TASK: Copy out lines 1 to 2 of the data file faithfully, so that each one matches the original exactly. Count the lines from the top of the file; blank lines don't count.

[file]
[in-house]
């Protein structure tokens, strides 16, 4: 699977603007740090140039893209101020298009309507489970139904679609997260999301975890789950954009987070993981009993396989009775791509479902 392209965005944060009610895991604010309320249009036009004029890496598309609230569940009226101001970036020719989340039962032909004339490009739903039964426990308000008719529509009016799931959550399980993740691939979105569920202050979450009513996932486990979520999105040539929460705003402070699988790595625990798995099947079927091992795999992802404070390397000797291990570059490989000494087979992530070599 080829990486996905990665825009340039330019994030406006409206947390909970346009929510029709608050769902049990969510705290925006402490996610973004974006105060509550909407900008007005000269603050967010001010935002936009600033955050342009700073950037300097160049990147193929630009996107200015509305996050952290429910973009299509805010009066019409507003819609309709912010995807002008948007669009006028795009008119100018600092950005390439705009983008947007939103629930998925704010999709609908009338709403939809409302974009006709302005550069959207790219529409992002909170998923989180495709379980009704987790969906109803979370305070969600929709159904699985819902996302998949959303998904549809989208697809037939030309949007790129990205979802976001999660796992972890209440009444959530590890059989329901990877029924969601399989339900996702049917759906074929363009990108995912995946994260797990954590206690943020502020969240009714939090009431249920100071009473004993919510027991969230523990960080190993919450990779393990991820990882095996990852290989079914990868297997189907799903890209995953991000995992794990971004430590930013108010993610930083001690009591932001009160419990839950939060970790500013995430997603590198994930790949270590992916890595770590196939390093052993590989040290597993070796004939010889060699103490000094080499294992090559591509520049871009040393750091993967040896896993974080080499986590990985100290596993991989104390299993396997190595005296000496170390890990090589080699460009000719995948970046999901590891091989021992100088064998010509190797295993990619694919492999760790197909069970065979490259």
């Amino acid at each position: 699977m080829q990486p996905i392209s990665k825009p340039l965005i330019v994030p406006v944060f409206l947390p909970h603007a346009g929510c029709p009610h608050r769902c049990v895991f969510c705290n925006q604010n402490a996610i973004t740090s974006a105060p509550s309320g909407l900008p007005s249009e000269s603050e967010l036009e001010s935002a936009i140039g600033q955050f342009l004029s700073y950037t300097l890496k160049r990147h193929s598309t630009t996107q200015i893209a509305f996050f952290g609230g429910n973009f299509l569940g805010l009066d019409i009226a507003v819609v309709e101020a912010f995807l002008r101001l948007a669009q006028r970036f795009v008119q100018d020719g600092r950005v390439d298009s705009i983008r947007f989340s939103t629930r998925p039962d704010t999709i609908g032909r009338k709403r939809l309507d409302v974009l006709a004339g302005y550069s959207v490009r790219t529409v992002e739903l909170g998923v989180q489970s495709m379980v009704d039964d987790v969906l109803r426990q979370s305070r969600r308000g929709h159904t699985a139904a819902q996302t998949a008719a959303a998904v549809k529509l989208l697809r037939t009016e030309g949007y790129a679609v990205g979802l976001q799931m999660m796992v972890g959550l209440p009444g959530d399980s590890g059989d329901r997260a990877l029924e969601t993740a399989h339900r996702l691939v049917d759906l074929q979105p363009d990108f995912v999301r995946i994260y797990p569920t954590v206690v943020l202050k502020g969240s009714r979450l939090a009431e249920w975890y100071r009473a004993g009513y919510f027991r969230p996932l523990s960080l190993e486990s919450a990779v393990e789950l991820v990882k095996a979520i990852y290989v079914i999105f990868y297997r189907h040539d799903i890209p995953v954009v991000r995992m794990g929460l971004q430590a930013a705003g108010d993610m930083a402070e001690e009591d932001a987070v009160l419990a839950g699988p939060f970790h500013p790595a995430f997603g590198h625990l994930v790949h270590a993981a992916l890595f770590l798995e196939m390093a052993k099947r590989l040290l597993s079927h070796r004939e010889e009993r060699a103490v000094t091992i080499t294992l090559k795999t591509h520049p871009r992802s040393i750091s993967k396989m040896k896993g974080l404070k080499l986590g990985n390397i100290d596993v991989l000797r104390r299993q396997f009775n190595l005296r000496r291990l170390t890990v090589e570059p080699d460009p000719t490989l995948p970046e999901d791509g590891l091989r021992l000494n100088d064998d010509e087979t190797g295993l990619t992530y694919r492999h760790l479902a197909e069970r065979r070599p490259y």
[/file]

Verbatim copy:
[in-house]
């Protein structure tokens, strides 16, 4: 699977603007740090140039893209101020298009309507489970139904679609997260999301975890789950954009987070993981009993396989009775791509479902 392209965005944060009610895991604010309320249009036009004029890496598309609230569940009226101001970036020719989340039962032909004339490009739903039964426990308000008719529509009016799931959550399980993740691939979105569920202050979450009513996932486990979520999105040539929460705003402070699988790595625990798995099947079927091992795999992802404070390397000797291990570059490989000494087979992530070599 080829990486996905990665825009340039330019994030406006409206947390909970346009929510029709608050769902049990969510705290925006402490996610973004974006105060509550909407900008007005000269603050967010001010935002936009600033955050342009700073950037300097160049990147193929630009996107200015509305996050952290429910973009299509805010009066019409507003819609309709912010995807002008948007669009006028795009008119100018600092950005390439705009983008947007939103629930998925704010999709609908009338709403939809409302974009006709302005550069959207790219529409992002909170998923989180495709379980009704987790969906109803979370305070969600929709159904699985819902996302998949959303998904549809989208697809037939030309949007790129990205979802976001999660796992972890209440009444959530590890059989329901990877029924969601399989339900996702049917759906074929363009990108995912995946994260797990954590206690943020502020969240009714939090009431249920100071009473004993919510027991969230523990960080190993919450990779393990991820990882095996990852290989079914990868297997189907799903890209995953991000995992794990971004430590930013108010993610930083001690009591932001009160419990839950939060970790500013995430997603590198994930790949270590992916890595770590196939390093052993590989040290597993070796004939010889060699103490000094080499294992090559591509520049871009040393750091993967040896896993974080080499986590990985100290596993991989104390299993396997190595005296000496170390890990090589080699460009000719995948970046999901590891091989021992100088064998010509190797295993990619694919492999760790197909069970065979490259």